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Viviane Amsalem (played by co-writer and co-director Ronit Elkabetz) wants a divorce from her husband Elisha (Simon Abkarian). Viviane is a quiet and unassuming woman, a mother of four children with an established career as a hairdresser outside the home. There is a deep-seated sadness in her face built upon a decades-long foundation of dissatisfaction with her life, specifically the choice foisted on her to marry Elisha, a devout man of faith. Impossible compromises have defined their relationship. Elisha has allowed Viviane to venture outside the house, to take their children in defiance of the rules of the Sabbath. Viviane, who entered the marriage from a religious family, broke away from the binding strictures of faith, in part with the tacit blessing of Elisha.

But Elisha stands unmoved in court, unwilling to grant Viviane the divorce she seeks. And in Israel, where there is no conception of either civil marriage or civil divorce, these two terribly unhappy people face a rabbinical court, the only authority that is able to deem marriages or divorces legitimate. Viviane places herself at the mercy of this court, this patriarchal system that refuses to see her as an equal member of society, a person worthy of consideration. And in this quest to secure her freedom, Viviane too will not be moved.

Gett: The Trial of Viviane Amsalem documents a horrific injustice, and it should be noted that I do not use the word “horrific” as a teasing ploy, to inject a degree of hyperbole or in any way to demean the power of the term. No, what happens to Viviane is truly horrific and at times frustratingly difficult to watch.

Elkabetz and her filmmaking partner (and brother) Shlomi set the film entirely within the confines of the small courtroom where Viviane, Elisha and their legal proxies seek to make their cases.

As an American male, an African-American Catholic with liberal to progressive political leanings, it was challenging to stave off the rising sense of outrage at this archaic system. Viviane boldly and quite obscenely attacks it at one point for its obstinate blindness to her plight when, in theory, it should remember its pledged desire to defend the aggrieved and the oppressed. Viviane compares the Israeli court to the American judicial system, which would not coddle Elisha when he repeatedly refuses to appear during scheduled sessions.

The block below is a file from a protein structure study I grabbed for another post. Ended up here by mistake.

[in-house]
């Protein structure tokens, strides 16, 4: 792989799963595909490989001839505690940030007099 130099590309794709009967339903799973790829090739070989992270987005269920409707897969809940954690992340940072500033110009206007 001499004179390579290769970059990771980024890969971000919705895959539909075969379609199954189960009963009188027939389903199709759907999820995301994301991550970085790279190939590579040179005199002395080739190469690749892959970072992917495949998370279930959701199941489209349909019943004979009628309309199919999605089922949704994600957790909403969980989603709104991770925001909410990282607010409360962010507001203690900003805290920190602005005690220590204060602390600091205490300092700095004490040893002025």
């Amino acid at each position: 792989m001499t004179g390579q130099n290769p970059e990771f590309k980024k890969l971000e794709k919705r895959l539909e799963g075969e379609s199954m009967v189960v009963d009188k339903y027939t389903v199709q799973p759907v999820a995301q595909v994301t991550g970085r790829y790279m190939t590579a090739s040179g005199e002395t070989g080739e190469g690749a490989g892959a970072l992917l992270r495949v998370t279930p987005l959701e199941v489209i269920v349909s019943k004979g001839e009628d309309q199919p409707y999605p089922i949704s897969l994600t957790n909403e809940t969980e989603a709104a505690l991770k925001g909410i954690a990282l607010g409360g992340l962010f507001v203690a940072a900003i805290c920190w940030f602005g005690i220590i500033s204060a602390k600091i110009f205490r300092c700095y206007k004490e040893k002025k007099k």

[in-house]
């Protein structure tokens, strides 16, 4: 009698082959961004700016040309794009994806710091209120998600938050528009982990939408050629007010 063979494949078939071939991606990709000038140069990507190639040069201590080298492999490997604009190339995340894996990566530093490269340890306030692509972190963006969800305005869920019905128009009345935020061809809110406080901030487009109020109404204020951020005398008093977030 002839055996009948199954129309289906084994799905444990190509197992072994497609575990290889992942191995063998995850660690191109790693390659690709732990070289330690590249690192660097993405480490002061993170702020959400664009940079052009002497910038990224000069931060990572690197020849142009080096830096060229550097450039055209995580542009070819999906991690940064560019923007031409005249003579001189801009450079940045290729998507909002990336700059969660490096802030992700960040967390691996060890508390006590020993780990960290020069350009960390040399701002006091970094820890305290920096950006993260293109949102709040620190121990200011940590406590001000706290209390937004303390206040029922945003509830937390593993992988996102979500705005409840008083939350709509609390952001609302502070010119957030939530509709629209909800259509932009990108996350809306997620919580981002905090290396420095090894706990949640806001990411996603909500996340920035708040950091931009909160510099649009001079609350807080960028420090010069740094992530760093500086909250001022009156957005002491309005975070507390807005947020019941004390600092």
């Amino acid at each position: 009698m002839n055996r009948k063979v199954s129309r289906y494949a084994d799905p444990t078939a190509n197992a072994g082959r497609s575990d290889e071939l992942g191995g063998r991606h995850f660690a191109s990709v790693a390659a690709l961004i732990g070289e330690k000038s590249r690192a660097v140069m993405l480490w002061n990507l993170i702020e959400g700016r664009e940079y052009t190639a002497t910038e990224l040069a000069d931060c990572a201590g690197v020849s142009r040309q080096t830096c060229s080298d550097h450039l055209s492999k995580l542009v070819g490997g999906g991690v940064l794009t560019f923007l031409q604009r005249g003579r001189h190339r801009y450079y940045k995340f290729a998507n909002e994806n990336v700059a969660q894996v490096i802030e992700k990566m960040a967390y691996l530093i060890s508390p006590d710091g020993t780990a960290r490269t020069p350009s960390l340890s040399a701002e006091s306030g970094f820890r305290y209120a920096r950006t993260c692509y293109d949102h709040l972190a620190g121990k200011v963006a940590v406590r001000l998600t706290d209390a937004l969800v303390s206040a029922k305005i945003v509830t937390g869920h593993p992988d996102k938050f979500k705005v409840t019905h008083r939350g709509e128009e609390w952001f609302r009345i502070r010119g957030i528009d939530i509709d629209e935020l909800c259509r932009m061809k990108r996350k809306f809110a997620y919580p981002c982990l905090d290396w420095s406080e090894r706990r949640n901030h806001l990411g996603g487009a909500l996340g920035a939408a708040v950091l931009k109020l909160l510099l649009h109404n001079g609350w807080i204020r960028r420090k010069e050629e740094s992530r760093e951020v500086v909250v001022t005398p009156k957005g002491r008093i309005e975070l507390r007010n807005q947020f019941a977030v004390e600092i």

Prior to sitting down to the screening of the film, I had films like A Separation and The Past in mind as potential reference points. Each of those titles captures intimate struggles between couples seeking to dissolve marriages and move on, and both films spotlight processes that place a greater burden on the women. The burden is a curious one because it is not one of mere proof; we’re not talking about a question of innocence or guilt (or assumptions one way or the other). The wives in those films, much like Viviane, stand on the other side of a high and great wall, insurmountable, outside the inner sanctums of power and influence, the network of old men with their hands on the reins.

Somewhere, somehow during the screening, though, those films faded into the background, replaced with a far more disturbing comparison. By the end, I couldn’t escape the feeling that Gett had left me as unsettled as I had been following the screening of Gaspar Noé’s Irreversible back in 2002. Noé used filmmaking techniques to trap audiences in extreme situations, forcing us to bear witness to what can only be described as horrific acts (the bludgeoning of a man’s skull with a fire extinguisher, the rape of a woman in an abandoned subway station) and it is to the credit of the Elkabetz siblings that their narrative decision to restrict the action to the court more than approximates the torture chamber vibe in Irreversible.

While watching Gett, we are on hand to bear witness to an ongoing spiritual and personal violation, one that intriguingly, even at its worst, never completely transforms Elisha into a monster. He is simply another participant in the process. Elisha did not create the system that violates Viviane and renders her invisible. He accepts the privilege granted to him though, and exploits it to the very end.

But what leaves the longest impact on our sensibilities is the grim reality that what happens to Viviane and women — in certain parts of the world, everyday — is irreversible because it is about the darkness in the human heart that will never see the light of day or truth. (Opens Friday at Mariemont Theatre) (Not rated) Grade: A (tt stern-enzi)